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Wisdom of Crowds Works Best for Easy Choices

Posted By Prucia Buscell, Friday, July 29, 2016
Small Groups May Make Wiser Choices
But Don't Abandon Need for Elections
 
The wisdom of crowds apparently works best when there is a pretty straight forward correct answer.   What it the weight of the ox? How many jelly beans in the a jar? Or a tougher problem, but one that still had specific right answers: the Defense Advanced Research Projects Agency (DARPA) placed 10 red weather balloons at different locations around the continental U.S. and launched a public competition to find them. Where were they?
 
Santa Fe Institute Professor Mirta Galesic and colleagues from the Max Planck Institute for Human Development in Berlin have investigated how many people make a wise crowd, and their research suggests when it comes to qualitative decisions, a small to moderate group may be better.    
 
A story in the Santa Fe Institute newsletter Parallax explains, for example, that a team of five to seven doctors is likely to do better than a much larger group of doctors at identifying a diagnosis that fits patient symptoms. Financial official forecasting unemployment, economic growth and inflation, and panels of forecasters predicting political victories are also likely to perform best in small to moderate sized groups.
 
While past research on wisdom of crowds has looked at decisions about how much or how many, the current research examined more difficult decisions that combined an unpredictable mix of easy and hard choices. The researchers mathematically modeled group accuracy with groups of different sizes and different combination of decision difficulties. The smaller groups did better. Galesic says the reason is a matter of probabilities. A group of experts of any size will probably get an easy decision right. For more difficult decisions, the story explains, "moderate sized groups are more noisy representations of the overall population of experts," and can by chance arrive at a correct answer even if most of the experts in the larger population wouldn't.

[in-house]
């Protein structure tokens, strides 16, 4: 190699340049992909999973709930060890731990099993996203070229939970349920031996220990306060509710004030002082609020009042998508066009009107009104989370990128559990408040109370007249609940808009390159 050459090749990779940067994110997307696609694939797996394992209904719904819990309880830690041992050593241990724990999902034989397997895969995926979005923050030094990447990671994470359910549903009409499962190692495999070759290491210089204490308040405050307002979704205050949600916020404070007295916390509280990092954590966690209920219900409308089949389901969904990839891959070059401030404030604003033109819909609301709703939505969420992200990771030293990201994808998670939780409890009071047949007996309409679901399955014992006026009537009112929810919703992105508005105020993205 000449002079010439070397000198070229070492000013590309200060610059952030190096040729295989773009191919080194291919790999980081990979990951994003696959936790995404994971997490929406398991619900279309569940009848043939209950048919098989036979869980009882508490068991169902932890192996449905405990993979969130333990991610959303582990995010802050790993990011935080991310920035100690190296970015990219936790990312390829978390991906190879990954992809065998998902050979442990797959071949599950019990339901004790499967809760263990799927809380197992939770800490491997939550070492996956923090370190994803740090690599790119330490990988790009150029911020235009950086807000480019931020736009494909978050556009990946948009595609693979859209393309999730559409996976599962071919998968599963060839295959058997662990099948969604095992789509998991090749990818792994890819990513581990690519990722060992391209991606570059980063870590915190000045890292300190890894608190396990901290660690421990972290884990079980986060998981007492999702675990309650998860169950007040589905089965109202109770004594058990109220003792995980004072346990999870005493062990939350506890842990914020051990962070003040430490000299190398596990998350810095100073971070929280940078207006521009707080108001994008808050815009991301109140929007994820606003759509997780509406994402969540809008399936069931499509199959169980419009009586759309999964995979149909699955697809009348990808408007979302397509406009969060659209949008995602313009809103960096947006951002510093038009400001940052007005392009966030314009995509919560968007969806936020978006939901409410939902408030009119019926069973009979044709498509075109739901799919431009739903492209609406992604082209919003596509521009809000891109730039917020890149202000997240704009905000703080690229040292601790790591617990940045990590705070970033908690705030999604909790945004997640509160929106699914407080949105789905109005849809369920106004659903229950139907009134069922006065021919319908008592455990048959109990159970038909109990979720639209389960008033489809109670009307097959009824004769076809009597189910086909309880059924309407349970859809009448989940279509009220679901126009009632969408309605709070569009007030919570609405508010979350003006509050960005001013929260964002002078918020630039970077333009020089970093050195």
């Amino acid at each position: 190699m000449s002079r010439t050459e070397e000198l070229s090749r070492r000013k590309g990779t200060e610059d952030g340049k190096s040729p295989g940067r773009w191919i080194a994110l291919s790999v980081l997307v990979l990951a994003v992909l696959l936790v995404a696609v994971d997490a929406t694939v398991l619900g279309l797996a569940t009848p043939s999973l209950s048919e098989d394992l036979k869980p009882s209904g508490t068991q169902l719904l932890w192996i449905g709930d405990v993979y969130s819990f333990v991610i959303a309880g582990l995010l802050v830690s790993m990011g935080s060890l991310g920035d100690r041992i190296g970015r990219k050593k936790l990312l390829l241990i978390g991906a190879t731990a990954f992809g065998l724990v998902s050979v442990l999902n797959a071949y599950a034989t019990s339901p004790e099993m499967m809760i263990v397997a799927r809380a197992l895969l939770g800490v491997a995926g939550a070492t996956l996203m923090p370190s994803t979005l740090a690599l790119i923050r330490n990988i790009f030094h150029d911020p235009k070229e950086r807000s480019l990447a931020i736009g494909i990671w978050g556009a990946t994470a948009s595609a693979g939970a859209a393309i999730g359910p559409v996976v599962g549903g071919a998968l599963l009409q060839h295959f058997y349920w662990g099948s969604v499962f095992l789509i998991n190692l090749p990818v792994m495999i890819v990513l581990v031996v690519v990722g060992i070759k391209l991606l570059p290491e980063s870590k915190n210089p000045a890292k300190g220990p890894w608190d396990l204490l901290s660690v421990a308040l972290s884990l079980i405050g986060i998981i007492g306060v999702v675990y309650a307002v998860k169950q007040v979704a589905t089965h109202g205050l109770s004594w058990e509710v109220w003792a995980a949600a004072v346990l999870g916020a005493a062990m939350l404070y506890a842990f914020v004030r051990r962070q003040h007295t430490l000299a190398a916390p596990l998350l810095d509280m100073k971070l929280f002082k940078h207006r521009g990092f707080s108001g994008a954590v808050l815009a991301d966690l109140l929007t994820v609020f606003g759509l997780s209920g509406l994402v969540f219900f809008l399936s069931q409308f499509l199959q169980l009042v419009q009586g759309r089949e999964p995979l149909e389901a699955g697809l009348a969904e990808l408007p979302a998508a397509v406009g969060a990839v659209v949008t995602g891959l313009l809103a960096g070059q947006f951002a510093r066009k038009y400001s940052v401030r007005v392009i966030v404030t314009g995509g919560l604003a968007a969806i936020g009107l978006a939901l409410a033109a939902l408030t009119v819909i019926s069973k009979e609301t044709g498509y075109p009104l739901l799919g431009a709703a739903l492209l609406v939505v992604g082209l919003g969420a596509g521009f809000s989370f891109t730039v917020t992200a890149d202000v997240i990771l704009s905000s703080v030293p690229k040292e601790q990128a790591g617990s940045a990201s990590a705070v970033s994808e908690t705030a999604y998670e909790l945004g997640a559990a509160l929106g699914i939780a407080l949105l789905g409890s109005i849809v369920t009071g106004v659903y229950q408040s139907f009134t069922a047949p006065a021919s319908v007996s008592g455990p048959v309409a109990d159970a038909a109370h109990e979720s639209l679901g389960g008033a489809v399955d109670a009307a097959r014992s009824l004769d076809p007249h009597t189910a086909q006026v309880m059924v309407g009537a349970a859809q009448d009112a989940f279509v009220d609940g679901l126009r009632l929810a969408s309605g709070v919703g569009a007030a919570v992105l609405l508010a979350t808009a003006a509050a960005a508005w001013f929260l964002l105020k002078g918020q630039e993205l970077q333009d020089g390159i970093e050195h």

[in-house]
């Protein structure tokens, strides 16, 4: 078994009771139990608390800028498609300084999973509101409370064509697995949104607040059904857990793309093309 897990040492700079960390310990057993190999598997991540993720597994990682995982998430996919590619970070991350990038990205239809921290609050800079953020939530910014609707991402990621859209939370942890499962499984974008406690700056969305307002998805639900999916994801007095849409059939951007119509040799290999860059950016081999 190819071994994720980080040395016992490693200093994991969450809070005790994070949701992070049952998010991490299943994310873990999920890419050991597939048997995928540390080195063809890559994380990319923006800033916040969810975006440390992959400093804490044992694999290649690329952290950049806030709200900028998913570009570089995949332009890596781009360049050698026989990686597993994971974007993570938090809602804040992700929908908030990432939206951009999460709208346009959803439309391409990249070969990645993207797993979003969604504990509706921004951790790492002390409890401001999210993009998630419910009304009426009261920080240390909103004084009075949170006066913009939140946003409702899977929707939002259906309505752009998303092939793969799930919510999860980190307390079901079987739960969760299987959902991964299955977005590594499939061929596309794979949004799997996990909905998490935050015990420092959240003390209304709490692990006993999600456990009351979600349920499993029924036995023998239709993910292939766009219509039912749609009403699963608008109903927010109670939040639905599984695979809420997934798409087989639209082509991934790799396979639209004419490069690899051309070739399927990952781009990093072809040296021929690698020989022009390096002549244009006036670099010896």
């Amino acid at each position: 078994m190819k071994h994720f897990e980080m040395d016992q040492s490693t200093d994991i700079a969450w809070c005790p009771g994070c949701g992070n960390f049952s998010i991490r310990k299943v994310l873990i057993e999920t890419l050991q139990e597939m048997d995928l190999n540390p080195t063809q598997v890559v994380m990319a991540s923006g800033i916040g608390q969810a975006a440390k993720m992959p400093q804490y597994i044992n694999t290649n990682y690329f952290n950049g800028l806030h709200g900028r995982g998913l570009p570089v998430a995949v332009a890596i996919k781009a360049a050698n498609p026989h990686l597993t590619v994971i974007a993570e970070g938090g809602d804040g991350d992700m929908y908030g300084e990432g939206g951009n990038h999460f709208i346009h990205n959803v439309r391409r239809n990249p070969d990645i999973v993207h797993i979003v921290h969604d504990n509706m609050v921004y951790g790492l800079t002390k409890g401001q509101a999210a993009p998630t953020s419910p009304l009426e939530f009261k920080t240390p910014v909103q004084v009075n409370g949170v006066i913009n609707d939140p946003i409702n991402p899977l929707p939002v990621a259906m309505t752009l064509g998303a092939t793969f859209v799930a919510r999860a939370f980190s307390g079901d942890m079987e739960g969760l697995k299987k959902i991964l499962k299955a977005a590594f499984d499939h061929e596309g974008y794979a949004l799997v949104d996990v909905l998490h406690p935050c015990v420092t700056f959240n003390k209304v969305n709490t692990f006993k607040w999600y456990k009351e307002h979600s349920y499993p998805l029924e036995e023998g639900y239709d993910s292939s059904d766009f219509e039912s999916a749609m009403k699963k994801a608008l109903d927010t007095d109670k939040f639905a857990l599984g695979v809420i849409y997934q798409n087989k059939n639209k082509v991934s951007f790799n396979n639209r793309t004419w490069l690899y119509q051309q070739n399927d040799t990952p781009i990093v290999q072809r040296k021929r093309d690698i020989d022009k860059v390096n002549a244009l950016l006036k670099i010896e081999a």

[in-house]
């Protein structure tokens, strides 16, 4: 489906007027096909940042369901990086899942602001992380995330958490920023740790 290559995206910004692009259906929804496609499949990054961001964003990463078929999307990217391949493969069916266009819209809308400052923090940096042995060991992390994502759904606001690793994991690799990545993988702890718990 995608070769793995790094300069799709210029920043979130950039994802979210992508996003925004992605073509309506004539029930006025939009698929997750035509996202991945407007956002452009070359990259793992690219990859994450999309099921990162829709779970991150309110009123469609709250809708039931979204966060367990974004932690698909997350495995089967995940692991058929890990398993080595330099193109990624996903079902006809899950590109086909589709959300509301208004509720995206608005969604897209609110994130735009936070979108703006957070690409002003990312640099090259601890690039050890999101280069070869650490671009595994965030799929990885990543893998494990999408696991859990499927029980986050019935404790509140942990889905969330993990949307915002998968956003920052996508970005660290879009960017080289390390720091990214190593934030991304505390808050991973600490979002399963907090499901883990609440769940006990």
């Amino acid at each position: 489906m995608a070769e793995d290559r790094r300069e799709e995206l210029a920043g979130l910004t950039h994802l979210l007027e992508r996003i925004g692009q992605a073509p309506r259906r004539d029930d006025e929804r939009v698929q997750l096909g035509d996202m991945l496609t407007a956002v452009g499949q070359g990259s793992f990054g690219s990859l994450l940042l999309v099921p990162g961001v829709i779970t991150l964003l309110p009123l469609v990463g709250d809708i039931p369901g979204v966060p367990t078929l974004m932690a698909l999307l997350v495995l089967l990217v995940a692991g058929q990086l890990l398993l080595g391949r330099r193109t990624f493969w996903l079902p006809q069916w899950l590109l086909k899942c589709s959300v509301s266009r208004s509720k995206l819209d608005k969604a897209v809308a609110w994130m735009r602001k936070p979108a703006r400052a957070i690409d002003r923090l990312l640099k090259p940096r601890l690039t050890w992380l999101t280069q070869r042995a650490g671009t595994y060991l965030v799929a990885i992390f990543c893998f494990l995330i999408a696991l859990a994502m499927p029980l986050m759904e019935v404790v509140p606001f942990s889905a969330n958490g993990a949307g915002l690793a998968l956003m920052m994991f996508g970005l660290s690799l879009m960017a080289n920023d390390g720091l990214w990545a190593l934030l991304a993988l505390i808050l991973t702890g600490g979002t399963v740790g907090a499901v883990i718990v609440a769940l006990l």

What about democracy? Galesic doesn't think we should abandon large scale referendums and national elections. Those choices, she says, represent preferences, with a whole spectrum of consequences, rather than a right or wrong answer.
 
Mark Buchanan, a physicist, author and columnist for BloombergView, contemplating this question and the new research, notes that decision making bodies around the world tend to work with small numbers-juries, parish or municipal councils, central bank boards and parliamentary committees, which usually have five to 40 participants. Buchanan suggests U.K. voters who expressed clear discontent on matters of globalization and immigration may not have reached the wisest decision on Brexit.
 
Arguably, he writes, the referendum didn't have a right or wrong answer, but he says it was a "crude instrument for deciding such an important and difficult issue," especially because much of the British public has adopted some inaccurate ideas, such as believing there are twice a many immigrants in the country as there actually are. He says U.K. leaders will need to examine carefully how to respect the will of the voters and determine whether that respect demands invoking Article 50 of the Lisbon Treaty, which begins the process of taking the U.K. out of the European Union.
 
The MIT team that got the right answers on the balloon locations had help from 4,400 volunteers quickly recruited from across the country. Click here to read how the team won the DARPA challenge.

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